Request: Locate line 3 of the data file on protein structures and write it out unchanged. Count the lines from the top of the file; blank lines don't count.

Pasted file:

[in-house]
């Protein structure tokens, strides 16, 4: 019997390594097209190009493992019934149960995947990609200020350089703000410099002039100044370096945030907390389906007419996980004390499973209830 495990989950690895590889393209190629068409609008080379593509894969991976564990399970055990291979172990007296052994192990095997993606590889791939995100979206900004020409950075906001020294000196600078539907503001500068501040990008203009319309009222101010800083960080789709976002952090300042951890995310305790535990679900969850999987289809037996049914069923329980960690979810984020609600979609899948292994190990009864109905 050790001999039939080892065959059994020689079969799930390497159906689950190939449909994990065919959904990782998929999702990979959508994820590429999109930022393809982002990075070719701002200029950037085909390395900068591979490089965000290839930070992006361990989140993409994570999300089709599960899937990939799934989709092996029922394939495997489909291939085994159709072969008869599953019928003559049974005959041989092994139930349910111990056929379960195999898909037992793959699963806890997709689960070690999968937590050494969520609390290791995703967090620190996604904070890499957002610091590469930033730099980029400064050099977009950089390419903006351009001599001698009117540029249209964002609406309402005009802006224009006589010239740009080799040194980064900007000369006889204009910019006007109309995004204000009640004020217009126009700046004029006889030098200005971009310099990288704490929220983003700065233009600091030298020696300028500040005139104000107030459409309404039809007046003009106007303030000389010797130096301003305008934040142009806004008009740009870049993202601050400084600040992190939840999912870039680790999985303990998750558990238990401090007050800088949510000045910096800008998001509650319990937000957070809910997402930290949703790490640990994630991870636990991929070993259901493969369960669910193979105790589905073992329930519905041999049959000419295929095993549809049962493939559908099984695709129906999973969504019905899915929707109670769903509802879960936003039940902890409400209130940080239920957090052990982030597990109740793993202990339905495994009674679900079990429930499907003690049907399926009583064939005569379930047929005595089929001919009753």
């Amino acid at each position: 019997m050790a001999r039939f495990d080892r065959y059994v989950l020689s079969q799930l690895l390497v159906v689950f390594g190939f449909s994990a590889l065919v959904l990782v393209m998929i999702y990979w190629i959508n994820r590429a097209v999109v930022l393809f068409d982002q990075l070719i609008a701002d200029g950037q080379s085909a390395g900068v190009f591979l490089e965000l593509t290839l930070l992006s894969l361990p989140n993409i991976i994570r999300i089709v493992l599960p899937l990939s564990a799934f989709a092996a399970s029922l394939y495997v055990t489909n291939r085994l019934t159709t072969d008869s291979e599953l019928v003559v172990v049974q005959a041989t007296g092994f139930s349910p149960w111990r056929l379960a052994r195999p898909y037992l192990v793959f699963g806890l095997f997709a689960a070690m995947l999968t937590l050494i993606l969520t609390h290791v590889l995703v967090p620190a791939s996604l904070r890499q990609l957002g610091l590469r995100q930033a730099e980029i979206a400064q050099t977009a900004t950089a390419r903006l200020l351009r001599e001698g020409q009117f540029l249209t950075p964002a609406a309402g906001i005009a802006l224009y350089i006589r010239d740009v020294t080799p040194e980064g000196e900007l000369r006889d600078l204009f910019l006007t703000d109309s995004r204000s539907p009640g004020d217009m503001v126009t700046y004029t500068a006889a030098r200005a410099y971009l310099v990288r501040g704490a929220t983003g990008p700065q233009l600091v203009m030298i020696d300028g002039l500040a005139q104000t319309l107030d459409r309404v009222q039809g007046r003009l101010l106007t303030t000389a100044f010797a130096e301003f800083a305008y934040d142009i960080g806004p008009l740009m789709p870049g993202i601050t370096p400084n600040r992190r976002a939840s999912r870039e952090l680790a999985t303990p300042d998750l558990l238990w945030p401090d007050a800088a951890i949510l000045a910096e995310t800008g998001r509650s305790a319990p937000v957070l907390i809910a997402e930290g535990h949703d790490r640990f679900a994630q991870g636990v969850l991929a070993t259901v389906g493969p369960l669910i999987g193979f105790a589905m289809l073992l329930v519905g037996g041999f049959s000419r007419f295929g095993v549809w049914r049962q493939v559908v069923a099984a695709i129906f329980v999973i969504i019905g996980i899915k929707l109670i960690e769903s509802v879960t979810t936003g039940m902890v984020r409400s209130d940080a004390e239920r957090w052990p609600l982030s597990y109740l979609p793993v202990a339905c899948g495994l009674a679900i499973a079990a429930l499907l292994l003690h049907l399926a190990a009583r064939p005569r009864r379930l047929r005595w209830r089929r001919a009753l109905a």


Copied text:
């Amino acid at each position: 019997m050790a001999r039939f495990d080892r065959y059994v989950l020689s079969q799930l690895l390497v159906v689950f390594g190939f449909s994990a590889l065919v959904l990782v393209m998929i999702y990979w190629i959508n994820r590429a097209v999109v930022l393809f068409d982002q990075l070719i609008a701002d200029g950037q080379s085909a390395g900068v190009f591979l490089e965000l593509t290839l930070l992006s894969l361990p989140n993409i991976i994570r999300i089709v493992l599960p899937l990939s564990a799934f989709a092996a399970s029922l394939y495997v055990t489909n291939r085994l019934t159709t072969d008869s291979e599953l019928v003559v172990v049974q005959a041989t007296g092994f139930s349910p149960w111990r056929l379960a052994r195999p898909y037992l192990v793959f699963g806890l095997f997709a689960a070690m995947l999968t937590l050494i993606l969520t609390h290791v590889l995703v967090p620190a791939s996604l904070r890499q990609l957002g610091l590469r995100q930033a730099e980029i979206a400064q050099t977009a900004t950089a390419r903006l200020l351009r001599e001698g020409q009117f540029l249209t950075p964002a609406a309402g906001i005009a802006l224009y350089i006589r010239d740009v020294t080799p040194e980064g000196e900007l000369r006889d600078l204009f910019l006007t703000d109309s995004r204000s539907p009640g004020d217009m503001v126009t700046y004029t500068a006889a030098r200005a410099y971009l310099v990288r501040g704490a929220t983003g990008p700065q233009l600091v203009m030298i020696d300028g002039l500040a005139q104000t319309l107030d459409r309404v009222q039809g007046r003009l101010l106007t303030t000389a100044f010797a130096e301003f800083a305008y934040d142009i960080g806004p008009l740009m789709p870049g993202i601050t370096p400084n600040r992190r976002a939840s999912r870039e952090l680790a999985t303990p300042d998750l558990l238990w945030p401090d007050a800088a951890i949510l000045a910096e995310t800008g998001r509650s305790a319990p937000v957070l907390i809910a997402e930290g535990h949703d790490r640990f679900a994630q991870g636990v969850l991929a070993t259901v389906g493969p369960l669910i999987g193979f105790a589905m289809l073992l329930v519905g037996g041999f049959s000419r007419f295929g095993v549809w049914r049962q493939v559908v069923a099984a695709i129906f329980v999973i969504i019905g996980i899915k929707l109670i960690e769903s509802v879960t979810t936003g039940m902890v984020r409400s209130d940080a004390e239920r957090w052990p609600l982030s597990y109740l979609p793993v202990a339905c899948g495994l009674a679900i499973a079990a429930l499907l292994l003690h049907l399926a190990a009583r064939p005569r009864r379930l047929r005595w209830r089929r001919a009753l109905a």